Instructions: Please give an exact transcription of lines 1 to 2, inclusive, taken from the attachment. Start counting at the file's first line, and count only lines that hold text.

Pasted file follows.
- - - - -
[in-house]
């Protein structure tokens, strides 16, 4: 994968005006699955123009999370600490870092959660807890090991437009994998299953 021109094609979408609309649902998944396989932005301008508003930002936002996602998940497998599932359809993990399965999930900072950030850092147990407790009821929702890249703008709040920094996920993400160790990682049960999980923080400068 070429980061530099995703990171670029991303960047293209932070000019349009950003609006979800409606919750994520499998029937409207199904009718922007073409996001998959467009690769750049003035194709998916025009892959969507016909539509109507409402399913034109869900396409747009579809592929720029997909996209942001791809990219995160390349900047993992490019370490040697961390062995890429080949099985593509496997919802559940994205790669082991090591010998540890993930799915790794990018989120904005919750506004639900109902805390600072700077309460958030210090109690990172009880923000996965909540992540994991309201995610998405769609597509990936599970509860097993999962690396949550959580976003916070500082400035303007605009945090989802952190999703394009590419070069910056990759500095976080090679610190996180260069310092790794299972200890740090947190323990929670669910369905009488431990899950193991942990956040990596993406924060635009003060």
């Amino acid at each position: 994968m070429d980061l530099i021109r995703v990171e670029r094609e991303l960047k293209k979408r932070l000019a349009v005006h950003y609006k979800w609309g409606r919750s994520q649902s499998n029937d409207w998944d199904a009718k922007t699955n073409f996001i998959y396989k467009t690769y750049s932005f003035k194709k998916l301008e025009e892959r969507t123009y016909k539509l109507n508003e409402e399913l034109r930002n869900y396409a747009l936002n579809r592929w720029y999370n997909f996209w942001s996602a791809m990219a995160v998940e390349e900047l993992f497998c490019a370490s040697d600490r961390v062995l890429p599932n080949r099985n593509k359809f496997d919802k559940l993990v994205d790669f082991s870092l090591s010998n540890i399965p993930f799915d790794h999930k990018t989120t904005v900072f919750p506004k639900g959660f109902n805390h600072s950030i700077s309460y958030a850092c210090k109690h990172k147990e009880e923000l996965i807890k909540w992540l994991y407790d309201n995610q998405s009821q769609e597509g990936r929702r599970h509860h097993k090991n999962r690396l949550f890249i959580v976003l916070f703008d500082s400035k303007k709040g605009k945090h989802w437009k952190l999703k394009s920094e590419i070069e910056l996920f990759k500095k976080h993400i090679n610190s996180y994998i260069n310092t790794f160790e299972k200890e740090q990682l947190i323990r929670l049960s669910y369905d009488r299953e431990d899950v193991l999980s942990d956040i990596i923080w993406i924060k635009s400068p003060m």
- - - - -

[in-house]
């Protein structure tokens, strides 16, 4: 994968005006699955123009999370600490870092959660807890090991437009994998299953 021109094609979408609309649902998944396989932005301008508003930002936002996602998940497998599932359809993990399965999930900072950030850092147990407790009821929702890249703008709040920094996920993400160790990682049960999980923080400068 070429980061530099995703990171670029991303960047293209932070000019349009950003609006979800409606919750994520499998029937409207199904009718922007073409996001998959467009690769750049003035194709998916025009892959969507016909539509109507409402399913034109869900396409747009579809592929720029997909996209942001791809990219995160390349900047993992490019370490040697961390062995890429080949099985593509496997919802559940994205790669082991090591010998540890993930799915790794990018989120904005919750506004639900109902805390600072700077309460958030210090109690990172009880923000996965909540992540994991309201995610998405769609597509990936599970509860097993999962690396949550959580976003916070500082400035303007605009945090989802952190999703394009590419070069910056990759500095976080090679610190996180260069310092790794299972200890740090947190323990929670669910369905009488431990899950193991942990956040990596993406924060635009003060």